Five years later when I left, I wrote a 7-page document for my future replacement, outlining previously tested strategies, where to find documentation, the direction of the program and challenges to be addressed moving forward. Unfortunately the organization decided not to replace my position until months after my departure, and much of the documentation did not survive the other changes in leadership that were happening at the same time. Now that they’ve got new personnel in place, they are re-tracing steps previously taken to prove to new leadership that the program that had been put in place was indeed effective before they can further advance.

Not Willing to Put In the Time

In my agency days we hired a lot of people right out of college or who only had one or two year’s experience. We were a growing company with a lot of entry-level positions.

For a time, we went through countless recent graduates; our turnover rate for entry-level positions was awful. We would post the position, carefully described the job through the interview process, hire someone in, and this person would begin work. Being an entry-level position, the work was…well, tedious. Detailed. Repetitive and sometimes frustrating. Invariably, within 3 to 6 months, our new hire would ask when he or she would get promoted out of the position.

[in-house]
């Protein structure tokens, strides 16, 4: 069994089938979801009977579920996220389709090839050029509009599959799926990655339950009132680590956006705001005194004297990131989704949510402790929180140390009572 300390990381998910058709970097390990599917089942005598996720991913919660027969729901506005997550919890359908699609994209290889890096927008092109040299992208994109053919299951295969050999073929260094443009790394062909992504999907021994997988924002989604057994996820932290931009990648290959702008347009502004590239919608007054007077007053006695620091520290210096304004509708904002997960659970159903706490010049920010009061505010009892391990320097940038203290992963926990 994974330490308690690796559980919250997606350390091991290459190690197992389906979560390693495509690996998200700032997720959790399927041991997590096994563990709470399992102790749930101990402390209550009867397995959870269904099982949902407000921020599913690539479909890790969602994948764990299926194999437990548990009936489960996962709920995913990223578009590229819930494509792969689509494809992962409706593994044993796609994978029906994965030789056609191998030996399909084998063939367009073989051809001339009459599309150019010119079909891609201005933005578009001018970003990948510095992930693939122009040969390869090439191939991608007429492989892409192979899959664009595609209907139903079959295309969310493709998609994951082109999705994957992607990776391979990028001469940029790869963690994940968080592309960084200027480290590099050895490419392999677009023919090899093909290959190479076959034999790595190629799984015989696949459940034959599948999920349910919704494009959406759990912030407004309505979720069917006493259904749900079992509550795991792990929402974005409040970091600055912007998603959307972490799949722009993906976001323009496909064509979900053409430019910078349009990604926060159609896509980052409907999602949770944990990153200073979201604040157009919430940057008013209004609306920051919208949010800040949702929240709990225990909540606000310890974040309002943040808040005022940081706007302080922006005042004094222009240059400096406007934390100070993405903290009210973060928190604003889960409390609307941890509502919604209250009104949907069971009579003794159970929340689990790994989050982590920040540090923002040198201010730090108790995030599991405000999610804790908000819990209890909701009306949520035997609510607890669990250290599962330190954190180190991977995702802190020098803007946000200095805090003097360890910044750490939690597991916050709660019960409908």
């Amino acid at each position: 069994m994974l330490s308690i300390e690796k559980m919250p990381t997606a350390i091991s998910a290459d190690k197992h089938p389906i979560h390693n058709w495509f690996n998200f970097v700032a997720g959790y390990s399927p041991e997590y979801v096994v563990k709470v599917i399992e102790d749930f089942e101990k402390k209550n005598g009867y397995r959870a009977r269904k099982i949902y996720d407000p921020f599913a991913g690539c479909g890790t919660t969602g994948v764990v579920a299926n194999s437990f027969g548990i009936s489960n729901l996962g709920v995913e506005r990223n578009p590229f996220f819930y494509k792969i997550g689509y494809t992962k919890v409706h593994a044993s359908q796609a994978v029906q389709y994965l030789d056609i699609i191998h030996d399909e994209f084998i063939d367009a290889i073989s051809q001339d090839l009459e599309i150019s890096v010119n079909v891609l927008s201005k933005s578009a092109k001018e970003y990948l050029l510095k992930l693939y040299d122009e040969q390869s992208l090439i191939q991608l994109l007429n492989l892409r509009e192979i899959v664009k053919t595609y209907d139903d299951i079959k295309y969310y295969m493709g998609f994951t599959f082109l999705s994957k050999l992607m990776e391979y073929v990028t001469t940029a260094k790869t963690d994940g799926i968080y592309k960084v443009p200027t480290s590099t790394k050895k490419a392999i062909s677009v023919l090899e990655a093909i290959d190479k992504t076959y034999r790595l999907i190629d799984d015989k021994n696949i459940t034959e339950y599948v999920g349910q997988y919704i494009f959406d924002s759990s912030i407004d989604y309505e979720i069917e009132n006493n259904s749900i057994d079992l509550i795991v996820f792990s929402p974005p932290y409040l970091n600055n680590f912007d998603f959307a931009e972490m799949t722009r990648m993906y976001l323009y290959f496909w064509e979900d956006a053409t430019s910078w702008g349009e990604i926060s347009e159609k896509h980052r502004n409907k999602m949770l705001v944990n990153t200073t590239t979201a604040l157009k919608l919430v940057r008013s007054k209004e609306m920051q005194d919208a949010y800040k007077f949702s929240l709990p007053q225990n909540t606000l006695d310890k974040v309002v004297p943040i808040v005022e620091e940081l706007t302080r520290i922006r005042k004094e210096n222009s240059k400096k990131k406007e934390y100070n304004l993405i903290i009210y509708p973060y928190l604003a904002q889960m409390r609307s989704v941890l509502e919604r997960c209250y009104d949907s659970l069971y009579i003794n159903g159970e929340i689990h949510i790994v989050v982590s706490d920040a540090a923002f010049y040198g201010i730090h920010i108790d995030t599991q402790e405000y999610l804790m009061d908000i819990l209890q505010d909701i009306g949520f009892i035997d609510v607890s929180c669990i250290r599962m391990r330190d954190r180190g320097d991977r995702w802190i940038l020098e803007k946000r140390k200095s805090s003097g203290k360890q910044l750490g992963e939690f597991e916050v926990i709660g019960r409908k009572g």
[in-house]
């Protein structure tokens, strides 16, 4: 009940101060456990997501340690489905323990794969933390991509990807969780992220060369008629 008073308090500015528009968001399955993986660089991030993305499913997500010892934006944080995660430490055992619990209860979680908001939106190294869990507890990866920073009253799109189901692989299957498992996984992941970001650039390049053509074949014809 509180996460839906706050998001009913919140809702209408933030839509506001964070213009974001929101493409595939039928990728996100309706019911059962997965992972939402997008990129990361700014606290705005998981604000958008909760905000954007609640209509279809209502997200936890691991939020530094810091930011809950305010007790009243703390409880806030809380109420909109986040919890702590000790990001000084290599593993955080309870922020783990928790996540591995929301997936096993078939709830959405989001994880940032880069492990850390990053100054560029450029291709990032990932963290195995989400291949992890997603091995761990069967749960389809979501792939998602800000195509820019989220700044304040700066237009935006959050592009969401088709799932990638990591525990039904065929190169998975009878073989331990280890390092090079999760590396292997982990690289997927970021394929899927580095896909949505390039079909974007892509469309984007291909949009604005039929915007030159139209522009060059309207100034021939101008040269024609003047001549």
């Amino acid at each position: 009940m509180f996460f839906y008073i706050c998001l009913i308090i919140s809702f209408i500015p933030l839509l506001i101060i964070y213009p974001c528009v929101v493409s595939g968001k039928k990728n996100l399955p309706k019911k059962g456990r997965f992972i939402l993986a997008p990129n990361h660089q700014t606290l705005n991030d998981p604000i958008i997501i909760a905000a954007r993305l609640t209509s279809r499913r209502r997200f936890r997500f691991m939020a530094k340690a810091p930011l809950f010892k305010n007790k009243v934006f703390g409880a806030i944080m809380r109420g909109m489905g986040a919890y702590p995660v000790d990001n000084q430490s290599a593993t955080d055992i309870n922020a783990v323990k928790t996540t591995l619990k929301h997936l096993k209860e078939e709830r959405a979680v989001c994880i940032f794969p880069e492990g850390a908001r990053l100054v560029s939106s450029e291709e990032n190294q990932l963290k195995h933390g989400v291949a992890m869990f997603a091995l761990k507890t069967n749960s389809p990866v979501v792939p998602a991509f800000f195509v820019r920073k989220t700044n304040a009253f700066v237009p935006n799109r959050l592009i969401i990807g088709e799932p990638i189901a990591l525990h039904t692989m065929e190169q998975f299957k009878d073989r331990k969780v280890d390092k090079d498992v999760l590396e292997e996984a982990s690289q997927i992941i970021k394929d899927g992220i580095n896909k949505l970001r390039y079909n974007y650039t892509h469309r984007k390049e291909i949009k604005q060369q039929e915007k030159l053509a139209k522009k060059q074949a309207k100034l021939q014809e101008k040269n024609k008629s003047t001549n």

We were a growing company, but not growing so quickly as to need to promote within the year every single person who started with us. We would re-direct to the job at hand: there were nuances to be learned, improvements to be made, more to do in the current position than simply moving past it.

For a time, the majority of our entry-level people walked back out the door about a year after they’d walked in. The few who stuck it out did indeed get recognition and promotions to move on to the next level. Those who were willing to put in the time were rewarded.